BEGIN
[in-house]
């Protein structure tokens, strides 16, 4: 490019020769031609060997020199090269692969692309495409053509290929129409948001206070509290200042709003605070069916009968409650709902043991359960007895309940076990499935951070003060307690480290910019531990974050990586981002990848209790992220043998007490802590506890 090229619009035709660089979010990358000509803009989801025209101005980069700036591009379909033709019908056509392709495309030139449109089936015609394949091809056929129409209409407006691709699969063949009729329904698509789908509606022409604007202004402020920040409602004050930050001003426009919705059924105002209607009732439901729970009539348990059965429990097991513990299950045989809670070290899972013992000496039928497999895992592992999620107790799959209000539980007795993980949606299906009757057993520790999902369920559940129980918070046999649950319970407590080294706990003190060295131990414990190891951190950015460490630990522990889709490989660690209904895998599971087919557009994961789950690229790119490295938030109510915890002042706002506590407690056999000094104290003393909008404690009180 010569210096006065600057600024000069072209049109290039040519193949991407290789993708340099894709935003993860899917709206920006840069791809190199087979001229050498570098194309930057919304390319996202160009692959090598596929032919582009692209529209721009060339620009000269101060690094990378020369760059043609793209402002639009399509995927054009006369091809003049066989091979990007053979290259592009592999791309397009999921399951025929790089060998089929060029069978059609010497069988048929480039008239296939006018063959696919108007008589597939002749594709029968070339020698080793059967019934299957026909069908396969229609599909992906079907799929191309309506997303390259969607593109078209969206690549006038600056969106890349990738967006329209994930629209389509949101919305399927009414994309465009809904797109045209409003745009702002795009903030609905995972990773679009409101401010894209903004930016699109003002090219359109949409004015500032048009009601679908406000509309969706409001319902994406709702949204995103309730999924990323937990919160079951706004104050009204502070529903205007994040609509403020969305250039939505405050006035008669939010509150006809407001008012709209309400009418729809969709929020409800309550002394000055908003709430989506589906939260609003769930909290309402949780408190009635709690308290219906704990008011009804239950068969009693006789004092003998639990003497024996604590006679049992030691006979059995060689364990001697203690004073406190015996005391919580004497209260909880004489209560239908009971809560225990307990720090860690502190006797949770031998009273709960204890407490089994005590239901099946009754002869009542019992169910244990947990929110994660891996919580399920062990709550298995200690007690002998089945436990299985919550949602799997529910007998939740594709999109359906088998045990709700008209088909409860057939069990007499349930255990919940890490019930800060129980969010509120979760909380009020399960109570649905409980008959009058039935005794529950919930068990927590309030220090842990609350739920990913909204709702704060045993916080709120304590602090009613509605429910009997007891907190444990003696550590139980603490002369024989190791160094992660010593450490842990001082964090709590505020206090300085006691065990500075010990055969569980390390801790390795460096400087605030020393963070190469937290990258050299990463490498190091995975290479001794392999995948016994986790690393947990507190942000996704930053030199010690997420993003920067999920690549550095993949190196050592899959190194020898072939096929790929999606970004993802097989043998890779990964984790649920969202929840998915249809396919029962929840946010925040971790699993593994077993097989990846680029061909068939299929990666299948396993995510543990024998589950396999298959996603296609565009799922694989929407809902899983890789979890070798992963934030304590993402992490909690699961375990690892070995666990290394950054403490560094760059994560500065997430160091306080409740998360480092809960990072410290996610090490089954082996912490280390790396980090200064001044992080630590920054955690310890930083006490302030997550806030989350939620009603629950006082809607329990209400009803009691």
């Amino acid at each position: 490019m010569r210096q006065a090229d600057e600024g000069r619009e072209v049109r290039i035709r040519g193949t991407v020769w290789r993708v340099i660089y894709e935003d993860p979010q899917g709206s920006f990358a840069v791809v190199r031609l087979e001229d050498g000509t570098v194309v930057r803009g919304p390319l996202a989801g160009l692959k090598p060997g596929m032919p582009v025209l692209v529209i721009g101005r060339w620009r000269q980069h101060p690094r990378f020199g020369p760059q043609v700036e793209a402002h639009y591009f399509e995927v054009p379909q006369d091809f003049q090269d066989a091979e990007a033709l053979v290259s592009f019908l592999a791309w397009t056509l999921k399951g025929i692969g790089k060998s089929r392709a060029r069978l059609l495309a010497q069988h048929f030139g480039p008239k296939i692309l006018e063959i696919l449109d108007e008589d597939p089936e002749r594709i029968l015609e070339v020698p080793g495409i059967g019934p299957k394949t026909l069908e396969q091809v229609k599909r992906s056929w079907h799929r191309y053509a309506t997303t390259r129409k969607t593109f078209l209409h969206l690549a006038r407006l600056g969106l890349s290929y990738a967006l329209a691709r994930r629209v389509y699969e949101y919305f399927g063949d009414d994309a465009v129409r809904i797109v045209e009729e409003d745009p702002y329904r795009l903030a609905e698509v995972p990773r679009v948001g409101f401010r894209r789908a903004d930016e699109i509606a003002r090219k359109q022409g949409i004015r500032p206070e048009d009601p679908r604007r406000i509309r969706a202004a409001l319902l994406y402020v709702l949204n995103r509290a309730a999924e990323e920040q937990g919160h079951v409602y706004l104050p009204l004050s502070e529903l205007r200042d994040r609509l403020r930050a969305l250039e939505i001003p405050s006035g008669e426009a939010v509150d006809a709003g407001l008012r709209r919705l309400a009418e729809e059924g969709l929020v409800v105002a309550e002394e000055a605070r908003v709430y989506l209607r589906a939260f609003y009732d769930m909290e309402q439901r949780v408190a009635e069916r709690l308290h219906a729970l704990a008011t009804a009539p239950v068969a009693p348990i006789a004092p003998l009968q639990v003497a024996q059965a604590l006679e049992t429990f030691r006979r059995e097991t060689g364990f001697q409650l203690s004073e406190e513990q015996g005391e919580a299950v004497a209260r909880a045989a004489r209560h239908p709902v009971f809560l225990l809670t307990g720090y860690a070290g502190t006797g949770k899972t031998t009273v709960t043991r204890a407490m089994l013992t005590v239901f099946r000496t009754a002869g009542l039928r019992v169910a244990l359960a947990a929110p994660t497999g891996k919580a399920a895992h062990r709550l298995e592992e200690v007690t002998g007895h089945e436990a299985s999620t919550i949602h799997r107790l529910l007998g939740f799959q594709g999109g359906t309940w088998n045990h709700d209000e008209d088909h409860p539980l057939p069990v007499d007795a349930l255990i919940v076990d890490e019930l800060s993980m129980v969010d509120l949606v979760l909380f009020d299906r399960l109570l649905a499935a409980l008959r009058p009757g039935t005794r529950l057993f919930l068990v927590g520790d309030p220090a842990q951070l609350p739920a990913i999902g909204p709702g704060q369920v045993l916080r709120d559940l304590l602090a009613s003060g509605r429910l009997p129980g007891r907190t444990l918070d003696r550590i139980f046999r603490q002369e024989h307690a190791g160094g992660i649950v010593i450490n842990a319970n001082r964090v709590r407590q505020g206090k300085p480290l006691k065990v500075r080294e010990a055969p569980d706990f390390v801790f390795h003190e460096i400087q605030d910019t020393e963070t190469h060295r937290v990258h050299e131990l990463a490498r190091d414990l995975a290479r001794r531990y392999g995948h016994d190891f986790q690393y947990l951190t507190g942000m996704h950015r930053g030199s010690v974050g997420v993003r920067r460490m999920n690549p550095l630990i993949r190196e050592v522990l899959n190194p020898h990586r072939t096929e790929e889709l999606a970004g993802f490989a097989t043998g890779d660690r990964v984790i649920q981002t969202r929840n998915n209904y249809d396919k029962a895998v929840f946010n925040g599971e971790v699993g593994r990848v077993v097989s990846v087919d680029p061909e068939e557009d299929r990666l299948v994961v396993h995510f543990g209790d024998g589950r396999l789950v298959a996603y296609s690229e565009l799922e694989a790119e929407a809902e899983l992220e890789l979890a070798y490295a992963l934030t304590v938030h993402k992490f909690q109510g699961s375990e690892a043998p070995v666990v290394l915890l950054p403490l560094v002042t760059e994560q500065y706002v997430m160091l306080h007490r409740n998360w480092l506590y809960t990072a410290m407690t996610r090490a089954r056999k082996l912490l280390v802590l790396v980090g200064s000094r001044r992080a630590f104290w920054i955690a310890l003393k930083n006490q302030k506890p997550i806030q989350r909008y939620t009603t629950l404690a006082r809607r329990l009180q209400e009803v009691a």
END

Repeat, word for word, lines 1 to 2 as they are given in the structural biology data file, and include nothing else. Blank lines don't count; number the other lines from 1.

[in-house]
């Protein structure tokens, strides 16, 4: 490019020769031609060997020199090269692969692309495409053509290929129409948001206070509290200042709003605070069916009968409650709902043991359960007895309940076990499935951070003060307690480290910019531990974050990586981002990848209790992220043998007490802590506890 090229619009035709660089979010990358000509803009989801025209101005980069700036591009379909033709019908056509392709495309030139449109089936015609394949091809056929129409209409407006691709699969063949009729329904698509789908509606022409604007202004402020920040409602004050930050001003426009919705059924105002209607009732439901729970009539348990059965429990097991513990299950045989809670070290899972013992000496039928497999895992592992999620107790799959209000539980007795993980949606299906009757057993520790999902369920559940129980918070046999649950319970407590080294706990003190060295131990414990190891951190950015460490630990522990889709490989660690209904895998599971087919557009994961789950690229790119490295938030109510915890002042706002506590407690056999000094104290003393909008404690009180 010569210096006065600057600024000069072209049109290039040519193949991407290789993708340099894709935003993860899917709206920006840069791809190199087979001229050498570098194309930057919304390319996202160009692959090598596929032919582009692209529209721009060339620009000269101060690094990378020369760059043609793209402002639009399509995927054009006369091809003049066989091979990007053979290259592009592999791309397009999921399951025929790089060998089929060029069978059609010497069988048929480039008239296939006018063959696919108007008589597939002749594709029968070339020698080793059967019934299957026909069908396969229609599909992906079907799929191309309506997303390259969607593109078209969206690549006038600056969106890349990738967006329209994930629209389509949101919305399927009414994309465009809904797109045209409003745009702002795009903030609905995972990773679009409101401010894209903004930016699109003002090219359109949409004015500032048009009601679908406000509309969706409001319902994406709702949204995103309730999924990323937990919160079951706004104050009204502070529903205007994040609509403020969305250039939505405050006035008669939010509150006809407001008012709209309400009418729809969709929020409800309550002394000055908003709430989506589906939260609003769930909290309402949780408190009635709690308290219906704990008011009804239950068969009693006789004092003998639990003497024996604590006679049992030691006979059995060689364990001697203690004073406190015996005391919580004497209260909880004489209560239908009971809560225990307990720090860690502190006797949770031998009273709960204890407490089994005590239901099946009754002869009542019992169910244990947990929110994660891996919580399920062990709550298995200690007690002998089945436990299985919550949602799997529910007998939740594709999109359906088998045990709700008209088909409860057939069990007499349930255990919940890490019930800060129980969010509120979760909380009020399960109570649905409980008959009058039935005794529950919930068990927590309030220090842990609350739920990913909204709702704060045993916080709120304590602090009613509605429910009997007891907190444990003696550590139980603490002369024989190791160094992660010593450490842990001082964090709590505020206090300085006691065990500075010990055969569980390390801790390795460096400087605030020393963070190469937290990258050299990463490498190091995975290479001794392999995948016994986790690393947990507190942000996704930053030199010690997420993003920067999920690549550095993949190196050592899959190194020898072939096929790929999606970004993802097989043998890779990964984790649920969202929840998915249809396919029962929840946010925040971790699993593994077993097989990846680029061909068939299929990666299948396993995510543990024998589950396999298959996603296609565009799922694989929407809902899983890789979890070798992963934030304590993402992490909690699961375990690892070995666990290394950054403490560094760059994560500065997430160091306080409740998360480092809960990072410290996610090490089954082996912490280390790396980090200064001044992080630590920054955690310890930083006490302030997550806030989350939620009603629950006082809607329990209400009803009691």